Herbal therapy in allergy ‘rooted’ in success, caution

Herbal therapy in allergy ‘rooted’ in success, caution

Rootology is an herbal therapy for allergy and respiratory problems that is becoming quite popular. It utilizes a number of plants and herbs from traditional Chinese medicine. Ingredients used include xanthium fruit, magnolia flower, platycodon root, angelica root, Forsythia, cinnamon, schizonepeta, ledebauriella root, schiganda, chrysanthemum, anemarrhena root, philodendron bark and licorice root.

Once considered homeopathic by academic scientists, new research shows that many of these ingredients are truly allopathic (conventional). This in turn leads to the dichotomy that this therapy is indeed “real” medicine, but it also has the potential for significant side-effects or toxicity. These negatives can occur because there is no FDA regulation on the dosages of the various components.

To discuss a few components let’s start with the xanthium fruit – one of the most important Chinese remedies. It definitely can help nasal congestion and sinus headaches, but in too large a dose can cause nausea, vomiting, diarrhea — and, in overdoses, drowsiness, seizures and coma.

Platycodon root’s expectorant properties thin mucus and clear phlegm. It is generally very safe.

Angelica root helps stop runny nose, but in high doses causes uterine contractions. In extremely high doses it has been used to induce medical abortion.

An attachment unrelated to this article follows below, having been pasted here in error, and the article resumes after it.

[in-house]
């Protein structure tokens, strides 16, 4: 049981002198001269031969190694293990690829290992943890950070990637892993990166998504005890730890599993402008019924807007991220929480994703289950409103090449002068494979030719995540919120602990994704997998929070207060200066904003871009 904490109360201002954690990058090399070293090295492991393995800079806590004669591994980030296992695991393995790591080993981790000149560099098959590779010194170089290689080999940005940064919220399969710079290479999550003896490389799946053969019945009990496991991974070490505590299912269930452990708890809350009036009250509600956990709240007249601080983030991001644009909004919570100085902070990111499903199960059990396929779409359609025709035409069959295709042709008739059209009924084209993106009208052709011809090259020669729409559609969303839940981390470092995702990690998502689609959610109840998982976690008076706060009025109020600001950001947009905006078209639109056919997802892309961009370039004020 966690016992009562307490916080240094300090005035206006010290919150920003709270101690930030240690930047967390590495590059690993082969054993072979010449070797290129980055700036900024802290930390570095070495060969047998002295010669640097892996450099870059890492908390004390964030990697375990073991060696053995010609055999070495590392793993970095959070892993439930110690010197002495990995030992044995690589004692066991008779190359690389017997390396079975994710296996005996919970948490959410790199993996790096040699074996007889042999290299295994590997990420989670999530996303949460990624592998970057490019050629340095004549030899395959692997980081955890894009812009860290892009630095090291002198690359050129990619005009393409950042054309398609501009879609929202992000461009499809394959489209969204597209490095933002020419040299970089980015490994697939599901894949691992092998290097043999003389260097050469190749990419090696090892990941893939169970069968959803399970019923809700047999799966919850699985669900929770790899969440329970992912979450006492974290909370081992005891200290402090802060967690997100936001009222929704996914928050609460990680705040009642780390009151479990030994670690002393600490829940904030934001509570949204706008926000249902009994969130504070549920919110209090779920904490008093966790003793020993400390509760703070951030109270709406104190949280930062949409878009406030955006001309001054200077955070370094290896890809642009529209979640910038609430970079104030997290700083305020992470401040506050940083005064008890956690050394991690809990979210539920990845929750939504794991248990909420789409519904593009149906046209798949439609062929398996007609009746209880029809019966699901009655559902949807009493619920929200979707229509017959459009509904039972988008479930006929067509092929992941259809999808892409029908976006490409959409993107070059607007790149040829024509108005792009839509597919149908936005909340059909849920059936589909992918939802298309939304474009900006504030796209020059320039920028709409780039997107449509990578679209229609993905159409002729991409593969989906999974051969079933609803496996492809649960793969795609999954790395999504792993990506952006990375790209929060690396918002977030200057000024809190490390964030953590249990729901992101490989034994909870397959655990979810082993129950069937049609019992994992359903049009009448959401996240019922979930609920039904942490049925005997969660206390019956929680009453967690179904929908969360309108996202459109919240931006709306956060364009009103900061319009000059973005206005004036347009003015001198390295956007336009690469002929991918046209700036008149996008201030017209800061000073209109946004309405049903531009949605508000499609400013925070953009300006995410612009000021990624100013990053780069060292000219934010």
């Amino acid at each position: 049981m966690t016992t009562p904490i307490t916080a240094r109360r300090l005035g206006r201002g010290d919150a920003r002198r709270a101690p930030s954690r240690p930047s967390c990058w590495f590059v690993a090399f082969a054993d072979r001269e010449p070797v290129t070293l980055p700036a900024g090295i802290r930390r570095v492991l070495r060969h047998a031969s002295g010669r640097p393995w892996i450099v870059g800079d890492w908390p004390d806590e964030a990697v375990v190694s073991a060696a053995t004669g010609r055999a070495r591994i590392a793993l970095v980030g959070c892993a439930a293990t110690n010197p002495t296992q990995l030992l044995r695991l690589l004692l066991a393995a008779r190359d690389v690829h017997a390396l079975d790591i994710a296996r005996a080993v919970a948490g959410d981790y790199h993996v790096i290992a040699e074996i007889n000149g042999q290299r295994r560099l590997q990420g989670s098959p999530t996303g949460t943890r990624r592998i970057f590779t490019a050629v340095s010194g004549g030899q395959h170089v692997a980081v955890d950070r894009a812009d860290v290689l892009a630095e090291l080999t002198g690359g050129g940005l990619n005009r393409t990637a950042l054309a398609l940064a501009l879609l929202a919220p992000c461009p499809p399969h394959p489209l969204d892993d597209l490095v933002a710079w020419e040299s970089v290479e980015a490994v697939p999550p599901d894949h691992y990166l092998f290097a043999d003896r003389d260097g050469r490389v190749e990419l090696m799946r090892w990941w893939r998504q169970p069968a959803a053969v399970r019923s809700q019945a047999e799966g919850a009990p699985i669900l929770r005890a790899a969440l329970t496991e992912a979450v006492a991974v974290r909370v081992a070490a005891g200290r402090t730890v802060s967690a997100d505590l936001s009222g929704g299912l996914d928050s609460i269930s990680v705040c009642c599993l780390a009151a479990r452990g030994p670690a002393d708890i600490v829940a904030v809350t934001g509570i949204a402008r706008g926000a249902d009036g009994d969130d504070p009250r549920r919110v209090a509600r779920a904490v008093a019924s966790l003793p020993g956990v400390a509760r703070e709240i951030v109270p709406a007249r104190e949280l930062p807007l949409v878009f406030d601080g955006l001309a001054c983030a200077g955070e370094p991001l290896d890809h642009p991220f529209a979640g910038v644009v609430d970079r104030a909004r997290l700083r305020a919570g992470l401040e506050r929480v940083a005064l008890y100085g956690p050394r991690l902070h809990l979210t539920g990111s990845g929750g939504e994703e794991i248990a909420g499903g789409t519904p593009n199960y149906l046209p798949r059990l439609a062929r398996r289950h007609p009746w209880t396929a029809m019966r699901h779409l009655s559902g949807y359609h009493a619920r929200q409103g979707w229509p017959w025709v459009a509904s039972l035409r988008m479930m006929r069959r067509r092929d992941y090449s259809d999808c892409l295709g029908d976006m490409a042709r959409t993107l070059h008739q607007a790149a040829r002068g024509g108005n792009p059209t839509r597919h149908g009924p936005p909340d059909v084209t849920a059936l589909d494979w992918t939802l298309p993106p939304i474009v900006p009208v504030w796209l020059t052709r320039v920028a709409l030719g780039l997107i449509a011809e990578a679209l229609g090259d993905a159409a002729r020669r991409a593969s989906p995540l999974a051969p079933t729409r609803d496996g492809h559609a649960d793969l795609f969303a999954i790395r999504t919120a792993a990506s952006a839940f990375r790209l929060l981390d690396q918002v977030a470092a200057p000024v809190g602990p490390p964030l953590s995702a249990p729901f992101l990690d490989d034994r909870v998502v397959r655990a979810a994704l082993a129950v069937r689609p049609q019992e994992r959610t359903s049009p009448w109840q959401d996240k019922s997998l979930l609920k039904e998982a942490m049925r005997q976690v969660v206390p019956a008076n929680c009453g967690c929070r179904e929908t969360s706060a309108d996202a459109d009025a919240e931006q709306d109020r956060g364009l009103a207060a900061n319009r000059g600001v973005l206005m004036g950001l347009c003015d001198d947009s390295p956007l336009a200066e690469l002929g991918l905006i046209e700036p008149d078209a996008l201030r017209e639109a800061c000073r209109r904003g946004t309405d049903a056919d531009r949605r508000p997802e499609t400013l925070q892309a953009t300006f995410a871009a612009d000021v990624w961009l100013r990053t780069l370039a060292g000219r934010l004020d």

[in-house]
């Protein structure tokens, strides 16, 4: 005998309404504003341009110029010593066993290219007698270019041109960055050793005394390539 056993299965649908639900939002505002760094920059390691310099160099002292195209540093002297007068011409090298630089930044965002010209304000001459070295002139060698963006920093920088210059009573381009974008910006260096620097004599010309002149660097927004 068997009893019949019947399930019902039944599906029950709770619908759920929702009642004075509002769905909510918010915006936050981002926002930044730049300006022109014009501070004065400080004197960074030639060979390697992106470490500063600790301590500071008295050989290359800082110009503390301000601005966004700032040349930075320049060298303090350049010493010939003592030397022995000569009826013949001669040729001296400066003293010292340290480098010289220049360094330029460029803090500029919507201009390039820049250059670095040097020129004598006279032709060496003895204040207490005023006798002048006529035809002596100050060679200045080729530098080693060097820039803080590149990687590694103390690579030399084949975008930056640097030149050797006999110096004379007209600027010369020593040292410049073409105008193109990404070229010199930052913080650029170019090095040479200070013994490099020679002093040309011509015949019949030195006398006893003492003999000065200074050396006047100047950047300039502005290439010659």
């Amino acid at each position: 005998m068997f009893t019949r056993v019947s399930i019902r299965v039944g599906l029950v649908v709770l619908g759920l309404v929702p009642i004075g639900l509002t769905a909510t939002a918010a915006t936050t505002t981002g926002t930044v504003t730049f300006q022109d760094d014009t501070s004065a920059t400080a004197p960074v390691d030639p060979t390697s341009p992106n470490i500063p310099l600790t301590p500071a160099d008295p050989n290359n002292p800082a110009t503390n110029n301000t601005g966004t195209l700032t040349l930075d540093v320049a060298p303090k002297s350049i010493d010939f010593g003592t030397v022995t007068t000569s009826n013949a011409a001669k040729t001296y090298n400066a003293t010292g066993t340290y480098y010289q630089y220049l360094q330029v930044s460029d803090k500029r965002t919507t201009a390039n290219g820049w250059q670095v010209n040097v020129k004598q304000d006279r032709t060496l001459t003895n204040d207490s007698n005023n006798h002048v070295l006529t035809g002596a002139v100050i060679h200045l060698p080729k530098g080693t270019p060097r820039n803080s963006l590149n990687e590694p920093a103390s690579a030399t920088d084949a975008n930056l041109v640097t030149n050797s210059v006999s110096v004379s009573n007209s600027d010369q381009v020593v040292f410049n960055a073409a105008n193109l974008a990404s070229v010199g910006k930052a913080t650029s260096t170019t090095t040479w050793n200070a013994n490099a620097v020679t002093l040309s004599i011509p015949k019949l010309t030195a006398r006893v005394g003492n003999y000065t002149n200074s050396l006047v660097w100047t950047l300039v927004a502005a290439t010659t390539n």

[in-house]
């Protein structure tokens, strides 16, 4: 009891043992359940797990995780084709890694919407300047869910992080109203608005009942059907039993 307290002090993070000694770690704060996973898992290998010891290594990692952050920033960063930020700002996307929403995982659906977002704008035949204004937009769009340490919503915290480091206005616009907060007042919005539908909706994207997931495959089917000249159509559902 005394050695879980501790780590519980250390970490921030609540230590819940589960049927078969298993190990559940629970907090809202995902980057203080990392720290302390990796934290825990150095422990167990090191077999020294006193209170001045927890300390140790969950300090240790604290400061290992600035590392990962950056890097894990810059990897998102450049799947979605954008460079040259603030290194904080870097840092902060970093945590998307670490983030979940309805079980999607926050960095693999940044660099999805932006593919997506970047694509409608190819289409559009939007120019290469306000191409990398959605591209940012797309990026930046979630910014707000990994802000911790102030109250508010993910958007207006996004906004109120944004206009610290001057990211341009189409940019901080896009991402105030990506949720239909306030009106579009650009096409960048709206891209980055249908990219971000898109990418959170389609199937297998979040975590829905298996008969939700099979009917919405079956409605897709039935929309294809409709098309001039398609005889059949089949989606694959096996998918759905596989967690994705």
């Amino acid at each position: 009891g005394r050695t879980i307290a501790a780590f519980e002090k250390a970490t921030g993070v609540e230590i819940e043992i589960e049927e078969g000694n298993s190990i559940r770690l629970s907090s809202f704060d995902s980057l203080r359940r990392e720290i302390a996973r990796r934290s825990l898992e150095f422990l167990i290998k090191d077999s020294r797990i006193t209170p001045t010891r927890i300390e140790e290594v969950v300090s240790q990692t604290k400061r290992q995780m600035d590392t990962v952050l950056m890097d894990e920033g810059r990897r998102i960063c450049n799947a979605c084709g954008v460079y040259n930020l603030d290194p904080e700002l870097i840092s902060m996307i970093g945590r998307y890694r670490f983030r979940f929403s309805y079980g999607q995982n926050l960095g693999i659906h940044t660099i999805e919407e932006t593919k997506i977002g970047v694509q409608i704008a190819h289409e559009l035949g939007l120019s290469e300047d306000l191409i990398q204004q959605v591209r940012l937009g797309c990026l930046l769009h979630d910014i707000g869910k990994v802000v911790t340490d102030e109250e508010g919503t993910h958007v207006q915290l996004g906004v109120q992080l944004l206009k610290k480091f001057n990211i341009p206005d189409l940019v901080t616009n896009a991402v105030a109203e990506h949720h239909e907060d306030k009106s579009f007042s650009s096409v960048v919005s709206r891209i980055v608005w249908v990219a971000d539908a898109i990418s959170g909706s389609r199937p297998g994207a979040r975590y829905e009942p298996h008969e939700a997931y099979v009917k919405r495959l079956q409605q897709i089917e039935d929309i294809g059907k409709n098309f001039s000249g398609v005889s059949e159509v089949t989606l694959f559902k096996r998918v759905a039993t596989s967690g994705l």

Cinnamon has been used by the Chinese for 4,000 years. Research in Western academic centers reveals that the active ingredients are terpenoids and diterpenes, which have anti-microbial properties and anti-allergy benefits.

The schizonepeta thistle contains chemical compounds including menthol, cineole, hesperidin and caffeic acid – all of which can help headache and reduce inflammation.

Schiganda is a berry from Asia whose active compound is lignan, a known immune stimulant.

Anemarrhena root is a member of the lily family. The active chemical it contains is saponin, which helps chest congestion and bronchitis.

In very large doses it can severely lower blood pressure and cause cardiac irritability.

Finally licorice root: Its two main ingredients, glycyrrhin and flavonoids. Glycyrrhin inhibits cortisol breakdown, hence its anti-inflammation properties. However, in high doses the extra adrenal hormones can lower blood potassium levels. The flavonoids are antimicrobials and antioxidants.

The bottom line is Rootology has true medicinal potential but also possible toxicity. It should be taken only with the guidance of a trained Chinese herbalist.

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